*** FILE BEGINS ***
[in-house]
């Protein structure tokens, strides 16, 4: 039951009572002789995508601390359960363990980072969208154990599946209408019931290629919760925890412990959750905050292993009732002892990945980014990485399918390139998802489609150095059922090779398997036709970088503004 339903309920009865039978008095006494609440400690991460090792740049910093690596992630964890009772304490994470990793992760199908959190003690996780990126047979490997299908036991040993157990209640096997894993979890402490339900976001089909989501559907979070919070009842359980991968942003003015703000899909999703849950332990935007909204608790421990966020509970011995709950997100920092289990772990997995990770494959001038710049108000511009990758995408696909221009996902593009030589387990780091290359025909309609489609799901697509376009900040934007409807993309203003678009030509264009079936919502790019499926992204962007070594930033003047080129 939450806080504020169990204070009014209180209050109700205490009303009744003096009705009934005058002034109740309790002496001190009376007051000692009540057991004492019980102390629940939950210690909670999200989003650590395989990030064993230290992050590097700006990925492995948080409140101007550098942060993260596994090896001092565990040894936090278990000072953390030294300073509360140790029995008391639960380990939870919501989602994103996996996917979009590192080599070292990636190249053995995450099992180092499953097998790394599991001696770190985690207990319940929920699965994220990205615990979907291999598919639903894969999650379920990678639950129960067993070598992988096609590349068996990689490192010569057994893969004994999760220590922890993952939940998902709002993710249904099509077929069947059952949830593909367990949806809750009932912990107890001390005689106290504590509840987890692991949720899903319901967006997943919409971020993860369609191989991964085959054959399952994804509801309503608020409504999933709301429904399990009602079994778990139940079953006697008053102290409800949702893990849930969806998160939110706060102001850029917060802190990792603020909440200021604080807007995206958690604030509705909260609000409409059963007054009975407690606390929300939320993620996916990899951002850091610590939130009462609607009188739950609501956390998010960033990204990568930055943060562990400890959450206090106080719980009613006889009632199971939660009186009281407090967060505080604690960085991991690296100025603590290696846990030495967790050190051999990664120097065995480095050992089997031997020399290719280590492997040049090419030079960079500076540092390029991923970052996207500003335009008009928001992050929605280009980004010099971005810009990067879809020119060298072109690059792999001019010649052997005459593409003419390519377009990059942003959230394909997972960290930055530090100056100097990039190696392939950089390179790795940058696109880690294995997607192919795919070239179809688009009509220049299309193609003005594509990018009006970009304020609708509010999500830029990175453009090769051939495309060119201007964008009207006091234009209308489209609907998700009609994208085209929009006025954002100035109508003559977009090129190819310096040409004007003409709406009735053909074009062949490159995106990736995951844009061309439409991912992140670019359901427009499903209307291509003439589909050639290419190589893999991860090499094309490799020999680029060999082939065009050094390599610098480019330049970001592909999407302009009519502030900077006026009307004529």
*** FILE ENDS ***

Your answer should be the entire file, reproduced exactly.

[in-house]
């Protein structure tokens, strides 16, 4: 039951009572002789995508601390359960363990980072969208154990599946209408019931290629919760925890412990959750905050292993009732002892990945980014990485399918390139998802489609150095059922090779398997036709970088503004 339903309920009865039978008095006494609440400690991460090792740049910093690596992630964890009772304490994470990793992760199908959190003690996780990126047979490997299908036991040993157990209640096997894993979890402490339900976001089909989501559907979070919070009842359980991968942003003015703000899909999703849950332990935007909204608790421990966020509970011995709950997100920092289990772990997995990770494959001038710049108000511009990758995408696909221009996902593009030589387990780091290359025909309609489609799901697509376009900040934007409807993309203003678009030509264009079936919502790019499926992204962007070594930033003047080129 939450806080504020169990204070009014209180209050109700205490009303009744003096009705009934005058002034109740309790002496001190009376007051000692009540057991004492019980102390629940939950210690909670999200989003650590395989990030064993230290992050590097700006990925492995948080409140101007550098942060993260596994090896001092565990040894936090278990000072953390030294300073509360140790029995008391639960380990939870919501989602994103996996996917979009590192080599070292990636190249053995995450099992180092499953097998790394599991001696770190985690207990319940929920699965994220990205615990979907291999598919639903894969999650379920990678639950129960067993070598992988096609590349068996990689490192010569057994893969004994999760220590922890993952939940998902709002993710249904099509077929069947059952949830593909367990949806809750009932912990107890001390005689106290504590509840987890692991949720899903319901967006997943919409971020993860369609191989991964085959054959399952994804509801309503608020409504999933709301429904399990009602079994778990139940079953006697008053102290409800949702893990849930969806998160939110706060102001850029917060802190990792603020909440200021604080807007995206958690604030509705909260609000409409059963007054009975407690606390929300939320993620996916990899951002850091610590939130009462609607009188739950609501956390998010960033990204990568930055943060562990400890959450206090106080719980009613006889009632199971939660009186009281407090967060505080604690960085991991690296100025603590290696846990030495967790050190051999990664120097065995480095050992089997031997020399290719280590492997040049090419030079960079500076540092390029991923970052996207500003335009008009928001992050929605280009980004010099971005810009990067879809020119060298072109690059792999001019010649052997005459593409003419390519377009990059942003959230394909997972960290930055530090100056100097990039190696392939950089390179790795940058696109880690294995997607192919795919070239179809688009009509220049299309193609003005594509990018009006970009304020609708509010999500830029990175453009090769051939495309060119201007964008009207006091234009209308489209609907998700009609994208085209929009006025954002100035109508003559977009090129190819310096040409004007003409709406009735053909074009062949490159995106990736995951844009061309439409991912992140670019359901427009499903209307291509003439589909050639290419190589893999991860090499094309490799020999680029060999082939065009050094390599610098480019330049970001592909999407302009009519502030900077006026009307004529």